It occurred to me that this was my first face-to-face conversation with an experienced boat builder. After nearly two years of on-line correspondence through boat building forums, I was, at last, actually conversing with a real honest-to-goodness builder who really knew what he was talking about. And I learned two things right off the bat. First, I discovered that I had been mispronouncing okume for more than eighteen months. I called it something close to “Oh-koom”, but I noticed that Al pronounced it “Oh-koo-may.” It’s the kind of mistake made by a person who learns his craft from books.

I also noticed that you learn a lot more when you can talk to a real person in real time. How many times had I pushed my literary skills to the limit, trying to explain in writing a problem I was having with the placement of my bilge board boxes or the application of fiberglass? Countless times I just wanted to drag my fellow builders out of cyberspace and into my garage where I could say, “See? This thing here doesn’t fit. What should I do?” Now, at last, I could point, ask questions, and get instant answers. There’s no real substitute for face-to-face conversation.

And—here’s the third thing I noticed—it’s a lot more fun to talk with real people. Until now, I never really felt part of the boat building “community” and part of me wondered what my fellow builders were really like. Aside from this one shared interest, were they people to whom I could relate, or were they people I would avoid at a party? To my great pleasure, I discovered that they are unfailingly nice people—engaging, articulate, and fully socially appropriate. They might think I’m strange, but I felt right at home.

The afternoon passed quickly. We watched boats come and go, including a small pocket cruiser called a Pocket Ship that is nearly identical in size to my boat, but considerably more sophisticated in design (although, I should add, not as pretty). We also toured the Chesapeake Maritime Museum, which features old Chesapeake workboats–sturdy, functional craft well suited to the Bay’s shallow waters.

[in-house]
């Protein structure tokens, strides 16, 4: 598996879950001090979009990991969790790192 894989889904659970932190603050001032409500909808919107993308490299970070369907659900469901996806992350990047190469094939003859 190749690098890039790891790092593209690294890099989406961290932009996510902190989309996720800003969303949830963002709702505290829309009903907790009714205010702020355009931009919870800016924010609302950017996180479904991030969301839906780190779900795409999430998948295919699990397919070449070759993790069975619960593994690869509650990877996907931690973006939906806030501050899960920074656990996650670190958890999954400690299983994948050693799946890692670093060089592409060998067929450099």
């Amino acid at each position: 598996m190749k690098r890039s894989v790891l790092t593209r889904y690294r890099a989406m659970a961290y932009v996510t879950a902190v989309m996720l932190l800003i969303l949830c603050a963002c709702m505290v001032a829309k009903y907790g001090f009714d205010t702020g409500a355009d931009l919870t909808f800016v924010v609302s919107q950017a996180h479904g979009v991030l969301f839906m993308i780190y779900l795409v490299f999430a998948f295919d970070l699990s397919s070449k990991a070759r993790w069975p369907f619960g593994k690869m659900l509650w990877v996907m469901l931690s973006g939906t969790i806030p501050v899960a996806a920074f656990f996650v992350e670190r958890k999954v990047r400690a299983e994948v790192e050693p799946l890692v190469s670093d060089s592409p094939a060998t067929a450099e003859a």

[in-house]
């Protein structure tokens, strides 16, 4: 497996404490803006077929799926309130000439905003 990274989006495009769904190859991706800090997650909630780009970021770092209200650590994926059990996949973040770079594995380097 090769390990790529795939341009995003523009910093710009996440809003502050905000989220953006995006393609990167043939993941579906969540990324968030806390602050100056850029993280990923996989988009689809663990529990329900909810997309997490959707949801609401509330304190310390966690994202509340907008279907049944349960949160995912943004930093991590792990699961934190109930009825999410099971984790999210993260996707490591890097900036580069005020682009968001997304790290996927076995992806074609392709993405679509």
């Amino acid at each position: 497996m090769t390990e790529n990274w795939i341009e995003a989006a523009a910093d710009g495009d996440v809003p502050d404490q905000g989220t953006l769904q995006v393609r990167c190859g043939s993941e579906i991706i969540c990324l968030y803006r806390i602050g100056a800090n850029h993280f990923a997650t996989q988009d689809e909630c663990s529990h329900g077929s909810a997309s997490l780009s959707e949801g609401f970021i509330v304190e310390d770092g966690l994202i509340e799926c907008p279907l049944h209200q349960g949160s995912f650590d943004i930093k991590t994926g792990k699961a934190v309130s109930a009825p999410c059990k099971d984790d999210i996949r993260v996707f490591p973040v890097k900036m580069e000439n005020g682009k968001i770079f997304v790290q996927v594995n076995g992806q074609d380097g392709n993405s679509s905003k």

The museum also builds boats on commission and provides classes and apprenticeships for aspiring builders, including an innovative “apprentice for a day” program that requires nothing more than $35 and a free afternoon. The current project is a nearly completed skiff. We eavesdropped on a conversation between one of the instructors and a few visitors and learned, among other things, that this traditional craft—assembled from expensive oak and cedar—is glued together with Titebond III, not epoxy. This piqued my interest since I have followed the ongoing debate over the durability of this relatively new waterproof glue. Many people assert on the forums I read that Titebond III—found in any home center–is fine for boats that aren’t intended to last, but cannot be trusted for long term durability. But the museum’s instructor told me that they have used it for over five years and have never had a failure when used in conjunction with brass screws and framing.

By 5 p.m. the museum was closing and boats were being put away. My son and I returned to our car and drove—not sailed—back our home, but I didn’t really mind. I’ll be back next year with my Pocket Cruiser, the canoe or, maybe, both.